I don’t think there will ever be a point in my life where I don’t have to be concerned about my choice of footwear. Even at my strongest and most capable, I have to make sure I wear good shoes. I don’t have the luxury of throwing on a pair of flip flops or wedges to wear with summer dresses and skirts. I don’t have the option of wearing designer shoes. I spent some time in my early teens wearing shoes that were really bad for me that I thought looked good – or I hoped made me look better – but they threw off my balance and exaggerated the visibility of my disability: my limp, the curve in my back and the stiffness in my legs. I also have problems with shoes that tend to rub and cut huge sores into my feet and toes. Shoes, for me, have always primarily been about functionality than fashion. I understand that it’s immature to whine about not being able to wear nice shoes, but wearing flattering footwear is an element of self confidence and self-presentation. I hate it when I’ve put together a cute outfit and it feels spoiled by my unappealing shoes.
My current shoes are cute but not doing my gait and posture any favors. They have also begun rubbing the inside of my left foot, leaving a red sore on my skin. I put a plaster on the scrape this morning but I know that I can’t continue wearing these shoes (at least not every day). My doctor also said to me – a long time ago – that if I do a really good pilates class and then walk home from it in bad shoes, I’ve cancelled out whatever I just gained in class.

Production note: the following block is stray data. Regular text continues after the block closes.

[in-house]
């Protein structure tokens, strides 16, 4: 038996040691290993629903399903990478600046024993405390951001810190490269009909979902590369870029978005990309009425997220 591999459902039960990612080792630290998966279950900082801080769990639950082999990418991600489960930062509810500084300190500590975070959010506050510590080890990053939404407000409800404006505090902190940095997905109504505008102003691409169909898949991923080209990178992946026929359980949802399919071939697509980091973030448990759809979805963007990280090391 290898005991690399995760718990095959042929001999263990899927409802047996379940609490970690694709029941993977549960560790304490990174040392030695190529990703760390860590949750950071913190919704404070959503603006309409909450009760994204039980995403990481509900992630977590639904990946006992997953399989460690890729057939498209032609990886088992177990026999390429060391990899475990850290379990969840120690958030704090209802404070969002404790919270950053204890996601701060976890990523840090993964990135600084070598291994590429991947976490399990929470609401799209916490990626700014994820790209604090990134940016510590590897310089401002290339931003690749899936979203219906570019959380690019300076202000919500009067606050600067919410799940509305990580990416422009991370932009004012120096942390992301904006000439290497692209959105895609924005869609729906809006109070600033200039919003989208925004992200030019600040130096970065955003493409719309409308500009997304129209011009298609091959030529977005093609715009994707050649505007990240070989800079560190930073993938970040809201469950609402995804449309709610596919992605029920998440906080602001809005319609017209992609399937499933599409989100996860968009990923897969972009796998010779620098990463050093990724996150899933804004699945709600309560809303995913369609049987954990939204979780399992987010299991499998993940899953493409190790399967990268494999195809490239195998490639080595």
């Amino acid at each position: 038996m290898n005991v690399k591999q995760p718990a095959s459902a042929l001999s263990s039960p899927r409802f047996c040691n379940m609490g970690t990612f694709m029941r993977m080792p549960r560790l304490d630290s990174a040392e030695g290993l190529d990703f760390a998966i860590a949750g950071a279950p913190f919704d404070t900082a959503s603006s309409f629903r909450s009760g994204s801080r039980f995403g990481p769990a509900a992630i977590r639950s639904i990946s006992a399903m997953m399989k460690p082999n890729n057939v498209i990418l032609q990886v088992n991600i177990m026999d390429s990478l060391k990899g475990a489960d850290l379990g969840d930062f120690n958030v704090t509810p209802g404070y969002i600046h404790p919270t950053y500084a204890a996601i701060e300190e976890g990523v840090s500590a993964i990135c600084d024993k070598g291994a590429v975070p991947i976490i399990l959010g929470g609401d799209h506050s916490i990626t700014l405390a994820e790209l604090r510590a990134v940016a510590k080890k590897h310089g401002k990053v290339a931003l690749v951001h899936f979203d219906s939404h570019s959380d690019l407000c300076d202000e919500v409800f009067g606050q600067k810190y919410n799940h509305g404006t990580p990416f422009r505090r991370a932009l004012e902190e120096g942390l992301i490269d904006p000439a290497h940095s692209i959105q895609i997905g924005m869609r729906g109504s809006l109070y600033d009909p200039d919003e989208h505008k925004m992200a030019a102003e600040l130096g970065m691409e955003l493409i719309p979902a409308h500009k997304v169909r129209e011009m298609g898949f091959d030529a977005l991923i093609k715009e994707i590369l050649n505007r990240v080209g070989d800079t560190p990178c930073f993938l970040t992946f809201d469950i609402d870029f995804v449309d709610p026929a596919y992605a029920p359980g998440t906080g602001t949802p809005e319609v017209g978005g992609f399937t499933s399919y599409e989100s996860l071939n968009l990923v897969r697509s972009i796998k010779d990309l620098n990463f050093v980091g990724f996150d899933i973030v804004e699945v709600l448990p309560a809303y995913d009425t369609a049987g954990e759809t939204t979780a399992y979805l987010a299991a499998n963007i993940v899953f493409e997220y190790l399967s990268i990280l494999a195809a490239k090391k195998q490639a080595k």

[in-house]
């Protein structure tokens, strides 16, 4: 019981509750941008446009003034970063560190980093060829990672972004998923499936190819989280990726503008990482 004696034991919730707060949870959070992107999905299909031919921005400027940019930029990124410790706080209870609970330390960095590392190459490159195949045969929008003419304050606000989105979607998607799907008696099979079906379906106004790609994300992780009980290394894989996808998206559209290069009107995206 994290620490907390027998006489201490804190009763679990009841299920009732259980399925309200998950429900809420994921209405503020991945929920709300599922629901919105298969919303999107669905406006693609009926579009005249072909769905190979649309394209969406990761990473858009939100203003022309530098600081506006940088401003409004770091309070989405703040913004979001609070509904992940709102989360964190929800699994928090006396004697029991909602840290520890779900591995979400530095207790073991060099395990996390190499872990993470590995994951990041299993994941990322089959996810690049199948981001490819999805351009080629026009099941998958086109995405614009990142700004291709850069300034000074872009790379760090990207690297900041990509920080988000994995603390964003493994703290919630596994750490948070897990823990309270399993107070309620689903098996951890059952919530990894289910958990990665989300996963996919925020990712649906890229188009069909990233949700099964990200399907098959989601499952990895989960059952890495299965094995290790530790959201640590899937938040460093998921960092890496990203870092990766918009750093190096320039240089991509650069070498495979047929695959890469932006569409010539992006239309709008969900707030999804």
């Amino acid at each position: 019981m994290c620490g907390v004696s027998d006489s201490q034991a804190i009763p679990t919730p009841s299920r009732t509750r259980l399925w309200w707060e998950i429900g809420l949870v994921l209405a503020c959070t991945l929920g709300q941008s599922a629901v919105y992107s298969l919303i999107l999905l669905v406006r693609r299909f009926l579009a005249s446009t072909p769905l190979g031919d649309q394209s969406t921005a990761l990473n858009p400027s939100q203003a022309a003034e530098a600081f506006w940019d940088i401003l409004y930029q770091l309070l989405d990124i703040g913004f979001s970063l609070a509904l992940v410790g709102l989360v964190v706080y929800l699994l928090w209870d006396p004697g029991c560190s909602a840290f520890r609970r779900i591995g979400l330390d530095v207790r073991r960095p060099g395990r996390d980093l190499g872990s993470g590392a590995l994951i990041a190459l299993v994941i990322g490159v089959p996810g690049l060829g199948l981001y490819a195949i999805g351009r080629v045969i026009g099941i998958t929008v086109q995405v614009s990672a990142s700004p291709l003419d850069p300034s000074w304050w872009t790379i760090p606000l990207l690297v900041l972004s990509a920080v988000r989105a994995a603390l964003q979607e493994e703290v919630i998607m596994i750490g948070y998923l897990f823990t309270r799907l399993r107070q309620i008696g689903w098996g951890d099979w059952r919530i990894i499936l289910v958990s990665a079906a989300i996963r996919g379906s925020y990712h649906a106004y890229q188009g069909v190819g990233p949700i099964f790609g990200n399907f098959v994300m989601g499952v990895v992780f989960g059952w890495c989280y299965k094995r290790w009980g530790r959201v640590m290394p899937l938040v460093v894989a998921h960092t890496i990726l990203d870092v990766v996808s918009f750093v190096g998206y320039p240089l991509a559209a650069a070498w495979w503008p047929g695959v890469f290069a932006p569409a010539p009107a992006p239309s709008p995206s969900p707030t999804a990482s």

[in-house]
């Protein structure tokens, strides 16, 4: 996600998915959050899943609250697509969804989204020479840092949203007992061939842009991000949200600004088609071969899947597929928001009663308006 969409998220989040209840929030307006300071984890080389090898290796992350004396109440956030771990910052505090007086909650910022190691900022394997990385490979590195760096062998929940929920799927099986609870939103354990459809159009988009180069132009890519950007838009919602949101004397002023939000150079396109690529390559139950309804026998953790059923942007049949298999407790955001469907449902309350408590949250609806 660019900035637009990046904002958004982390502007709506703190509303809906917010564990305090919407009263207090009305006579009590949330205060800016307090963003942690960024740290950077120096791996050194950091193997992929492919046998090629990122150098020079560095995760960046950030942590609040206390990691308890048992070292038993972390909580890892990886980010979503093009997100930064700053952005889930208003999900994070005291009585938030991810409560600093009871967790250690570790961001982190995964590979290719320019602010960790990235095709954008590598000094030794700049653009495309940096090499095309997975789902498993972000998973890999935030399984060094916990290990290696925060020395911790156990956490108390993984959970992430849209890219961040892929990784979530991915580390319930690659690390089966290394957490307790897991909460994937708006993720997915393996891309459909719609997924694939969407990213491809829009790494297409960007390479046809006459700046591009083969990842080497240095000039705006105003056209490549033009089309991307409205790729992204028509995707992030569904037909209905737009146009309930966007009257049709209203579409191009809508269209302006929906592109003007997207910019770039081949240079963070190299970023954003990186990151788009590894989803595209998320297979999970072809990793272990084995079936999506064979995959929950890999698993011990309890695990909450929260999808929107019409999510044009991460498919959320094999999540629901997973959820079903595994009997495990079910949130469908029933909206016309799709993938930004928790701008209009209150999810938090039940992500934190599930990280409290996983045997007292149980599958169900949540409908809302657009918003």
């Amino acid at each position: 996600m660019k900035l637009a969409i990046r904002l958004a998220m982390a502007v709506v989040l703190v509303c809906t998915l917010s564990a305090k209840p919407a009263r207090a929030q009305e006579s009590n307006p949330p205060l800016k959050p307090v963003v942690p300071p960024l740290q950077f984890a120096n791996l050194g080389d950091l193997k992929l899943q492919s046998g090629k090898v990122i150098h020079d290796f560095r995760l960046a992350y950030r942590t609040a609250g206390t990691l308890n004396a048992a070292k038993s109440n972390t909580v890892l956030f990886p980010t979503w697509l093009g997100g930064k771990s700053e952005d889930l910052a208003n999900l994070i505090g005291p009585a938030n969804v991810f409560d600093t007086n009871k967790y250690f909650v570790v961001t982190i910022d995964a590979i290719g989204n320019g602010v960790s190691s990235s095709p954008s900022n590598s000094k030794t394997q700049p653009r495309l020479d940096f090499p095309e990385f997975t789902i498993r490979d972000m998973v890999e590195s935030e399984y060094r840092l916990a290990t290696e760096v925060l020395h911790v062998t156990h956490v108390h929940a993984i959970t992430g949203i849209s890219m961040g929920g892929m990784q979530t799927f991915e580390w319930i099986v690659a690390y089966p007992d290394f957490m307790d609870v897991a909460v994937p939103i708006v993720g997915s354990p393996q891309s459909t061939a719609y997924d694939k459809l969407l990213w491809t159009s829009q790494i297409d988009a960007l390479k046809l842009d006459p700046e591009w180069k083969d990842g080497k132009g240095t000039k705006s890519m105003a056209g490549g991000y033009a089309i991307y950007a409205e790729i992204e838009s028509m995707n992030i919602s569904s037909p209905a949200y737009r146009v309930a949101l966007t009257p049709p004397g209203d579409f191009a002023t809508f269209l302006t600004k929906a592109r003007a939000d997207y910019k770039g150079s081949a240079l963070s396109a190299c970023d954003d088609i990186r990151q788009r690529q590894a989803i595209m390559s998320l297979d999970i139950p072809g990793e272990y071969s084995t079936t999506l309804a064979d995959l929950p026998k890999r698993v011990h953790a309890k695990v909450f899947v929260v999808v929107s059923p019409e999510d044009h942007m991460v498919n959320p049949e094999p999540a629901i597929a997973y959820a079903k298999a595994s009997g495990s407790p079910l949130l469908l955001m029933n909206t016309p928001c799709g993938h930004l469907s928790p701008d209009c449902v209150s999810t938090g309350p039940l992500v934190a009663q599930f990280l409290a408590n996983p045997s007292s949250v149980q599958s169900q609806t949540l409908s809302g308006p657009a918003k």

I made an appointment with a podiatrist to have a gait assessment, be fit with new orthotics, and to discuss the best options for new shoes. I have looked at a few different stores and brands but don’t know the best ones that will suit me or give me the support I need. I wish I could just get away with wearing whatever footwear I like – especially when I wear nice clothes – but this experience is proof to me that I will always have to pay extra attention to every form of shoe I put on my feet (no matter how strong or articulated they become with therapy).
I have travel plans for not this weekend but next. I hope I’ll have good shoes by then so that I can participate in everything without the extra stress of my footwear being a concern. My only concerns will be everything that are normal concerns in my daily life: balance, mobility, and the evidence of my affliction. On this trip, I will meet new people and reconnect with friends I haven’t seen in years. I wonder how they’ll respond when they see how different my body is and how differently I carry myself. I don’t want to need their help (though I know they will help me if I need it) and I think good new shoes will definitely reduce any help – or instances of help – that I might need. I want people to see me for the woman I have grown into in the last few years rather than the little disabled girl they knew from years ago. I’ve grown up and I would like my presence and posture to reflect it.